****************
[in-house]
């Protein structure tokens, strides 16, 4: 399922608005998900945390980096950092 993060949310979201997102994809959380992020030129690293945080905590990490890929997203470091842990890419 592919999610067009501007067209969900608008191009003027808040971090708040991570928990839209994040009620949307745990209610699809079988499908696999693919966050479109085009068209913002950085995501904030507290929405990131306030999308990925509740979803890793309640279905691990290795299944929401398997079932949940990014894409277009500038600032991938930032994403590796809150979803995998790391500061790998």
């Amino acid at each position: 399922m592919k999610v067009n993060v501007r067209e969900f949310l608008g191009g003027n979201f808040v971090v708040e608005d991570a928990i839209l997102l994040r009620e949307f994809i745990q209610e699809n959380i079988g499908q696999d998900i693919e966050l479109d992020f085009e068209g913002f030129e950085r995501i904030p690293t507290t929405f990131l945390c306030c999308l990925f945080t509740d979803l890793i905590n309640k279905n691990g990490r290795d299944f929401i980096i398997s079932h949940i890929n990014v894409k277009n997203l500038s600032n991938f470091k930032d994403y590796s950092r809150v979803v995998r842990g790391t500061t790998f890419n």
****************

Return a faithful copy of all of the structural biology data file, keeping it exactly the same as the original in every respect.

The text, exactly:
[in-house]
């Protein structure tokens, strides 16, 4: 399922608005998900945390980096950092 993060949310979201997102994809959380992020030129690293945080905590990490890929997203470091842990890419 592919999610067009501007067209969900608008191009003027808040971090708040991570928990839209994040009620949307745990209610699809079988499908696999693919966050479109085009068209913002950085995501904030507290929405990131306030999308990925509740979803890793309640279905691990290795299944929401398997079932949940990014894409277009500038600032991938930032994403590796809150979803995998790391500061790998």
């Amino acid at each position: 399922m592919k999610v067009n993060v501007r067209e969900f949310l608008g191009g003027n979201f808040v971090v708040e608005d991570a928990i839209l997102l994040r009620e949307f994809i745990q209610e699809n959380i079988g499908q696999d998900i693919e966050l479109d992020f085009e068209g913002f030129e950085r995501i904030p690293t507290t929405f990131l945390c306030c999308l990925f945080t509740d979803l890793i905590n309640k279905n691990g990490r290795d299944f929401i980096i398997s079932h949940i890929n990014v894409k277009n997203l500038s600032n991938f470091k930032d994403y590796s950092r809150v979803v995998r842990g790391t500061t790998f890419n």